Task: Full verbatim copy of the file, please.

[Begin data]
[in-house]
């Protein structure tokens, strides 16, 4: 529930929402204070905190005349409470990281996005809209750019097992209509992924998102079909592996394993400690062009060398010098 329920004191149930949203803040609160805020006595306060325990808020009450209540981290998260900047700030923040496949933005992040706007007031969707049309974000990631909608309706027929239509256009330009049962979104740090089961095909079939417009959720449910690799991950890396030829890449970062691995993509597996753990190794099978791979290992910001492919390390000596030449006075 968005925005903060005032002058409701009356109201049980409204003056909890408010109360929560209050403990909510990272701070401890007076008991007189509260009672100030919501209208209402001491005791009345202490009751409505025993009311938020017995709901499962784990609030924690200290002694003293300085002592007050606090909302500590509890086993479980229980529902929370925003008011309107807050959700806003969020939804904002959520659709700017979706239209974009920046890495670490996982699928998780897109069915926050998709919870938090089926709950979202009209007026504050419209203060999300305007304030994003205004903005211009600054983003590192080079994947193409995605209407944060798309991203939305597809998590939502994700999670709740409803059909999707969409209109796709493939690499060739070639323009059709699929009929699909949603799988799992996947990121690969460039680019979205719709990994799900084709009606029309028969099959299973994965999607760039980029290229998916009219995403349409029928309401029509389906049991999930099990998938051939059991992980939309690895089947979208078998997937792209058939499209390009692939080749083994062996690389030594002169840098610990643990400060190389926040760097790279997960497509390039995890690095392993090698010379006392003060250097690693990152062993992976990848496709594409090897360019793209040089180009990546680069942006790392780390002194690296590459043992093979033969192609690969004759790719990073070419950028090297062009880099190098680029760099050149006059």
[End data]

[in-house]
């Protein structure tokens, strides 16, 4: 529930929402204070905190005349409470990281996005809209750019097992209509992924998102079909592996394993400690062009060398010098 329920004191149930949203803040609160805020006595306060325990808020009450209540981290998260900047700030923040496949933005992040706007007031969707049309974000990631909608309706027929239509256009330009049962979104740090089961095909079939417009959720449910690799991950890396030829890449970062691995993509597996753990190794099978791979290992910001492919390390000596030449006075 968005925005903060005032002058409701009356109201049980409204003056909890408010109360929560209050403990909510990272701070401890007076008991007189509260009672100030919501209208209402001491005791009345202490009751409505025993009311938020017995709901499962784990609030924690200290002694003293300085002592007050606090909302500590509890086993479980229980529902929370925003008011309107807050959700806003969020939804904002959520659709700017979706239209974009920046890495670490996982699928998780897109069915926050998709919870938090089926709950979202009209007026504050419209203060999300305007304030994003205004903005211009600054983003590192080079994947193409995605209407944060798309991203939305597809998590939502994700999670709740409803059909999707969409209109796709493939690499060739070639323009059709699929009929699909949603799988799992996947990121690969460039680019979205719709990994799900084709009606029309028969099959299973994965999607760039980029290229998916009219995403349409029928309401029509389906049991999930099990998938051939059991992980939309690895089947979208078998997937792209058939499209390009692939080749083994062996690389030594002169840098610990643990400060190389926040760097790279997960497509390039995890690095392993090698010379006392003060250097690693990152062993992976990848496709594409090897360019793209040089180009990546680069942006790392780390002194690296590459043992093979033969192609690969004759790719990073070419950028090297062009880099190098680029760099050149006059």